Sunday, January 23, 2022


Despite a failed attempt in the U.S. Senate, more than 200 business owners call for federal reforms to strengthen election laws, and the U.S. Supreme Court deals another blow to abortion providers.


President Biden gets cheers and jeers as he marks his first year in the White House, the Jan. 6 committee wants to hear from Ivanka Trump, and the Supreme Court rejects another challenge to the Texas abortion law.


Expanded broadband akin to electrification in rural America 80 years ago; small Wyoming grocery store survives monopolization; revitalized Kansas town gets national recognition; and Montana's Native communities look for voter suppression work-arounds.

Leave the Leaves to Help NY's Environment, Naturalist Suggests


Friday, November 5, 2021   

ALBANY, N.Y. -- A New York autumn is in full swing, and one nature expert said there are ways people should handle fallen leaves to protect wildlife habitat and help plants grow better.

David Mizejewski, naturalist at the National Wildlife Federation, said a layer of leaves several inches thick can serve as a natural fertilizer for plants, help suppress weeds and be a natural habitat for animals.

He advised people tidying their properties should keep some leaves on the ground to provide a natural home for insects, spiders, chipmunks and shrews.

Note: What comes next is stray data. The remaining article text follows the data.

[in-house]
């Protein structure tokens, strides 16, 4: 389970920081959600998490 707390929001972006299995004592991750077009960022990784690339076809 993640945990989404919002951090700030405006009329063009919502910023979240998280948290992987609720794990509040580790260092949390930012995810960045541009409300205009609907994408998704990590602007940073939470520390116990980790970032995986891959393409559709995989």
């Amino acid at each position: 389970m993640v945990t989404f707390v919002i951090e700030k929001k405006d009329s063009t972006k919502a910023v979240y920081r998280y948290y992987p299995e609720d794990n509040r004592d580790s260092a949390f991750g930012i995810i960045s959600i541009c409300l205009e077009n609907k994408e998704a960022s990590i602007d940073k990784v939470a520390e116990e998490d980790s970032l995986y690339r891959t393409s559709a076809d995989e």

"It's really important to think about how we maintain our own piece of the Earth; that's our yards or other garden spaces," Mizejewski asserted. "The more we can kind of manage those in a natural way, the better off our local environment is going to be, both for us and for the local wildlife."

Homeowners are encouraged to let the leaves be or move them to garden beds. Mizejewski noted they should not simply be thrown out since they will decompose without oxygen, which produces methane gas, a potent greenhouse-gas pollutant that's contributing to global climate change.

When it comes to climate-friendly alternatives, he also suggested opting out of using gasoline-powered lawnmowers and leaf blowers.

"They pollute the air," Mizejewski explained. "Their engines put out a lot of particulate matter, they're much less efficient than, say, your car's engine because they're not regulated as much. And they also produce a lot of noise pollution."

Mizejewski added if people do not have enough garden beds to accommodate all the leaves in their yard, they can also compost them.

"Now, that might eliminate a little bit of the wildlife-habitat value," Mizejewski acknowledged. "But as those leaves break down in your compost bin, you can then return them to the soil as a natural fertilizer next spring, so that's a great way to recycle them as well."

Disclosure: National Wildlife Federation contributes to our fund for reporting on Climate Change/Air Quality, Endangered Species and Wildlife, Energy Policy, Environment, Public Lands/Wilderness, Salmon Recovery, and Water. If you would like to help support news in the public interest, click here.

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